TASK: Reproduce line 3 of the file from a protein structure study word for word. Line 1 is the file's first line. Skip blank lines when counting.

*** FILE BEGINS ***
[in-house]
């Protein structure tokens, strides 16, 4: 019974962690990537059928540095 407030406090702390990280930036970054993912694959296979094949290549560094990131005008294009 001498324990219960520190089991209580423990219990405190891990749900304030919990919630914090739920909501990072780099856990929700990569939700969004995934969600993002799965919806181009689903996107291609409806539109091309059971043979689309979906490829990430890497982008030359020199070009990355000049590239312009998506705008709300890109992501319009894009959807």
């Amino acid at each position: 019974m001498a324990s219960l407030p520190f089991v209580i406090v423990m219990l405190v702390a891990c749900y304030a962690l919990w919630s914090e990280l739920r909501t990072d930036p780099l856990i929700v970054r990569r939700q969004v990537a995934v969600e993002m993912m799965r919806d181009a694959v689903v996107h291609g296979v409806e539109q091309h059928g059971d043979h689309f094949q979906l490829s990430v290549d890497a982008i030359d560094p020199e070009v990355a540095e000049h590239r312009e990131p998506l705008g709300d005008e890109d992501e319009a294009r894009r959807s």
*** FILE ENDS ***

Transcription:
């Amino acid at each position: 019974m001498a324990s219960l407030p520190f089991v209580i406090v423990m219990l405190v702390a891990c749900y304030a962690l919990w919630s914090e990280l739920r909501t990072d930036p780099l856990i929700v970054r990569r939700q969004v990537a995934v969600e993002m993912m799965r919806d181009a694959v689903v996107h291609g296979v409806e539109q091309h059928g059971d043979h689309f094949q979906l490829s990430v290549d890497a982008i030359d560094p020199e070009v990355a540095e000049h590239r312009e990131p998506l705008g709300d005008e890109d992501e319009a294009r894009r959807s």